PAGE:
Imports – Top Vegetables by Value

Analysis from 2013-14 on Australia's top vegetable imports by value.

Garlic and asparagus imports accounted for almost 60% of the value of fresh vegetable imports in 2013-14. Garlic imports fell by 9% in 2013-14, after increasing by 25% in 2012-13. Garlic imports remained the major category of fresh vegetable imports in 2013-14. Asparagus imports increased by 6% in 2013-14 and had increased by 88% since 2010-11. Capsicum imports also increased by 6% in 2013-14. In contrast, imports of onions and shallots fell 22% and peas by 26%. Apart from garlic, fresh imports remained largely counter-seasonal or in response to temporary domestic shortages.

In contrast to the previous year, the import value of nearly every vegetable included on the vegetable industry’s frozen vegetable list increased in 2013-14. Prepared potatoes, the major frozen vegetable import, increased by 15% on 2012-13 to total $114 million. Imports of vegetable mixes and peas rose 7% and 8% respectively. Sweet corn imports also grew 1% to $14 million, beans grew 15% to $12 million and spinach grew 14% to 7 million.

Prepared vegetables were the largest processed vegetable import by value, rising by 23% to $76 million in 2013-14. Tomatoes (whole or pieces) were the second largest type of processed imports and increased by 26% to $67 million, slightly below 2008-09 levels. Prepared tomato products also increased by 9% to $38 million. After four years of consecutive increases, potato product imports fell in 2013-14 to $27 million, by 13%. Imports of tomato sauces rose by 64% to $30 million.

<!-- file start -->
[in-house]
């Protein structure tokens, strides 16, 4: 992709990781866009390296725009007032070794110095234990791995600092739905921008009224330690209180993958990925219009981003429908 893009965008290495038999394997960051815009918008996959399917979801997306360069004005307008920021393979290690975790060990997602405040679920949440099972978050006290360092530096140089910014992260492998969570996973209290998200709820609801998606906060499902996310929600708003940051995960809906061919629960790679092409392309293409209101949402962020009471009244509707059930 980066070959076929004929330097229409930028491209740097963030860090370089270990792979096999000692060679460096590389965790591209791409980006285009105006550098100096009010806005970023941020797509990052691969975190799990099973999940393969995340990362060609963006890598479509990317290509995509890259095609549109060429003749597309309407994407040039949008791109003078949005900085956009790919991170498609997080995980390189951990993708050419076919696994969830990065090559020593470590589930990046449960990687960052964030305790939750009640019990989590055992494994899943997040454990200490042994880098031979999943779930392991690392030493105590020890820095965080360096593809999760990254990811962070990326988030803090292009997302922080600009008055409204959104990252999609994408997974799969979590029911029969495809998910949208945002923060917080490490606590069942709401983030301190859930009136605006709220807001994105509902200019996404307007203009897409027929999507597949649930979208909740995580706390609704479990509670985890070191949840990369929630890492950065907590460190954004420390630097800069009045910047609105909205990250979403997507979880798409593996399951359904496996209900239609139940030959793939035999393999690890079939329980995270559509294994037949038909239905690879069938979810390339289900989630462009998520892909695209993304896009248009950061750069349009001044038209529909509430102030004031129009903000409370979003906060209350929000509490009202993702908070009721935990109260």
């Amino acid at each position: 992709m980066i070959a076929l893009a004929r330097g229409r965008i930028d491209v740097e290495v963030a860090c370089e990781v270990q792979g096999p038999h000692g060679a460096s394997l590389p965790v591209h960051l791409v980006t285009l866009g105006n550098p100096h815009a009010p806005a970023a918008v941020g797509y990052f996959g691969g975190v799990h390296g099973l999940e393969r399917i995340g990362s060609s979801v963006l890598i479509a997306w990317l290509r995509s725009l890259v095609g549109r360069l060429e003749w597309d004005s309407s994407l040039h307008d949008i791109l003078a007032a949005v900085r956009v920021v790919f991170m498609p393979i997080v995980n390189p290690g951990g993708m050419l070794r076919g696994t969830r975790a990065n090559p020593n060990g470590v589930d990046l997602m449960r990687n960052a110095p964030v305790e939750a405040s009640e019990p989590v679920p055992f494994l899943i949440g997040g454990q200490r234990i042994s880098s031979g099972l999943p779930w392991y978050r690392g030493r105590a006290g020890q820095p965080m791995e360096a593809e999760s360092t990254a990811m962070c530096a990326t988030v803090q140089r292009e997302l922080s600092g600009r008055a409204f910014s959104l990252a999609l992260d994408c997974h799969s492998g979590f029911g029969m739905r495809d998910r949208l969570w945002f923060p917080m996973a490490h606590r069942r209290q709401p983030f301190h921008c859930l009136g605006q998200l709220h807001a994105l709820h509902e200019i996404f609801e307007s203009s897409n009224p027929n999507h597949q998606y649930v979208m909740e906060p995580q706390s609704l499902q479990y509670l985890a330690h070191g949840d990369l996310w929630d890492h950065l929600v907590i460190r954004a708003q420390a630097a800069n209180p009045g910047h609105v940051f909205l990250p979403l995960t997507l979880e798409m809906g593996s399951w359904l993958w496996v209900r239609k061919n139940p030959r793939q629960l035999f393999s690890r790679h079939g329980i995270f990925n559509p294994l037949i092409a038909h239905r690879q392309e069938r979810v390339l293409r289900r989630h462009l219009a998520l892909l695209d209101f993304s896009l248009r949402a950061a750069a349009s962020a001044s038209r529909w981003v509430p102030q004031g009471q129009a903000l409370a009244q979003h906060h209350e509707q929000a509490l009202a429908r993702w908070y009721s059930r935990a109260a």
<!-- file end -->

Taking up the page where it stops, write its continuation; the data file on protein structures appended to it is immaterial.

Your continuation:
In 2013-14, vegetable products imported in the "other" category increased by 7% to $123 million. Vegetable seed imports increased by 7% to $56 million, the highest recorded in the past six years, and dried vegetable imports also increased by 17% to $48 million.

In summary, the increase in vegetable imports in 2013-14 was driven largely by the surge in processed vegetable imports - more specifically, the growth of process vegetable mixes by $14 million, tomatoes (whole or pieces) by $14 million and frozen prepared potatoes by $15 million.

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Economic activities in the vegetable industry are funded by Hort Innovation, using the vegetable research and development levy and contributions from the Australian Government. Hort Innovation is the grower-owned, not-for-profit research and development corporation for Australian horticulture.